A third theory, and the one accepted by most scholars, maintains that Hazaras are a very mixed race. This is not entirely inconsistent with descent from Mongol military forces. For example, Nikudari Mongols settled in eastern Persia and mixed with native populations who spoke Persian.[6] A second wave of mostly Chagatai Mongols came from Central Asia and were followed by other Turko-Mongols, associated with the Ilkhanate (driven out of Persia) and the Timurids, all of whom settled in Hazarajat and mixed with the local Persian population, forming a distinct group.[6]

 Genetics

Genetically, the Hazara are primarily eastern Eurasian with western Eurasian genetic mixtures.[14][15][16] Genetic research suggests that they are related to neighboring peoples, while there also seems to be a patrimonial relation to Mongol peoples of Mongolia.[17][18] Mongol male ancestry is supported by studies in genetic genealogy as well, which have identified a particular lineage of the Y-chromosome characteristic of people of Mongolian dscent ("the Y-chromosome of Genghis Khan").[14] This chromosome is virtually absent outside the limits of the Mongol Empire except among the Hazara, where it reaches its highest frequency anywhere. About 75-80 % the Hazara males sampled carry a Y-chromosome of this lineage.[19][20]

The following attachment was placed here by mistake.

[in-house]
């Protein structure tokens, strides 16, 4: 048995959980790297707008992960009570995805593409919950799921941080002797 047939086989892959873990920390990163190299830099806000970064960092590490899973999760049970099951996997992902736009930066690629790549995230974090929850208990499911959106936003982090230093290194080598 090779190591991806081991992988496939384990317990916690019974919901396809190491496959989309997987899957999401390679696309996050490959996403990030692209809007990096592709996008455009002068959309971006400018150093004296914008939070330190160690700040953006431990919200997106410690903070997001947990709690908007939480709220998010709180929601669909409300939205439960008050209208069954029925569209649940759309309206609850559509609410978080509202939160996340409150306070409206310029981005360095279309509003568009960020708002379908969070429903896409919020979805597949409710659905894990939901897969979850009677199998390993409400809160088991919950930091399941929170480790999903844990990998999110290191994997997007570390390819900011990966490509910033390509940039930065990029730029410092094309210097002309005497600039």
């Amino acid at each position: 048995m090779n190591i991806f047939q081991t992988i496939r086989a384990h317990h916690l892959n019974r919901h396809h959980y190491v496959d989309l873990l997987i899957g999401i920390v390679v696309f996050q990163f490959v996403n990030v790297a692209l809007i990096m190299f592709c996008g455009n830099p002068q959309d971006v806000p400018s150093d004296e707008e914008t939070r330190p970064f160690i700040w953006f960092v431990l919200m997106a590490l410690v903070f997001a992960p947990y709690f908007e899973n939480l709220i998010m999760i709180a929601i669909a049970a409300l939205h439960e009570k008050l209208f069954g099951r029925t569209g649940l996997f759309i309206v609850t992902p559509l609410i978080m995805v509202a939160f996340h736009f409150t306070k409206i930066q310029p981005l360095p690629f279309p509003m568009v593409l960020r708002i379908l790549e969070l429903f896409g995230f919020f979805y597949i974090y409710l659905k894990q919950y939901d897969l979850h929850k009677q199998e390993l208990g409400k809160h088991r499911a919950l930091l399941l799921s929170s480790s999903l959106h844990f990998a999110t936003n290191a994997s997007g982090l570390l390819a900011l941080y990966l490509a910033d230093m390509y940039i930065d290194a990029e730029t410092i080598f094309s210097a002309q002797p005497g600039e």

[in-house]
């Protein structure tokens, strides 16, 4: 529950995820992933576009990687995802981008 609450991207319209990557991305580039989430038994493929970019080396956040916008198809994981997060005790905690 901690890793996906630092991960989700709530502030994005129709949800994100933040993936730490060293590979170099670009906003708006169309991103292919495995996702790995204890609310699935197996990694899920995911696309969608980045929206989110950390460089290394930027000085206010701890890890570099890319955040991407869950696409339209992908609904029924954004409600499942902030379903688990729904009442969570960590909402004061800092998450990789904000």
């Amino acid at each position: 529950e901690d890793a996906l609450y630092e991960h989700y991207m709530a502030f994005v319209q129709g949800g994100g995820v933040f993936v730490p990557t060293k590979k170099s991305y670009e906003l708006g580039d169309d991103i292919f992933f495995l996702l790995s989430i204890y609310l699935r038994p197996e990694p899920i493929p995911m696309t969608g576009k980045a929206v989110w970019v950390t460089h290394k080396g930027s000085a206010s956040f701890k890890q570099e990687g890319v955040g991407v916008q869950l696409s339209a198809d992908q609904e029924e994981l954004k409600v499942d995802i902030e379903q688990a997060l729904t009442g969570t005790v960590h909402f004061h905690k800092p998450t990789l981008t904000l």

History

Emergence of the Hazara

In the late 16th century, the first mention of Hazaras are made by the court historians of Shah Abbas of the Safavid dynasty and by Babur (Emperor of the Mughal Empire) in his Baburnama, referring to the people living from west of Kabul to Ghor, and south to Ghazni.[6]